In How to Explain Absolutely Anything to Absolutely Anyone Andy Tharby talks teachers through a set of remarkably simple techniques that will help revolutionise the precision and clarity of their message.
In recent years teacher talk has acquired a bad name – it’s too dull, it’s too lifeless, it’s too controlling. Teachers, as a result, have been advised to take a back seat and let children learn for themselves. This has been a mistake: teacher talk has always been, and always will be, absolutely crucial to learning. Teachers should aim to improve their explanations, not discard them outright. Good teaching is not about talking more or less, but about talking better.
Writing in his typically engaging and eloquent style, Andy examines the art and science of the undervalued skill of teacher explanation. By bringing together evidence and ideas from a wide range of sources – including cognitive science, educational research and the study of linguistics – Andy shows teachers how to explain tricky and thorny concepts so well that their pupils will not only understand them perfectly, but remember them forever too. He also puts the important role of learner autonomy in context, recognising that there is a time for teachers to talk and a time for pupils to lead their own learning, and argues that, in most cases, teachers should first lay out the premise before opening the space for interrogation.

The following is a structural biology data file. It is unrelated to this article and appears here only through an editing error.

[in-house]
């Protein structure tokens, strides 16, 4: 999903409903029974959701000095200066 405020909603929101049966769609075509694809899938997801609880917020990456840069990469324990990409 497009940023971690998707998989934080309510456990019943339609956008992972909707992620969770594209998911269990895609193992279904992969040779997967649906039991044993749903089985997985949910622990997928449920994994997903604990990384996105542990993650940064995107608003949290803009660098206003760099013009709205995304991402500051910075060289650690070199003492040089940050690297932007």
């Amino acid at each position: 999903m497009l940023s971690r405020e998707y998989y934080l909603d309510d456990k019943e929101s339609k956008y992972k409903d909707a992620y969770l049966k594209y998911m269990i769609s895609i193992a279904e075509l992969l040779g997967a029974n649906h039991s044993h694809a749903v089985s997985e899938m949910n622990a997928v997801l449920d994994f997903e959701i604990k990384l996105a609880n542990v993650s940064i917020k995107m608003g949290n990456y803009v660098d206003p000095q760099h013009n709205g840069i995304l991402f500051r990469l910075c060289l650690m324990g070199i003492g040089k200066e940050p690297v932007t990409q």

Brimming with sensible advice applicable to a range of settings and subjects, this book is suitable for teachers and educators of children aged 7–16.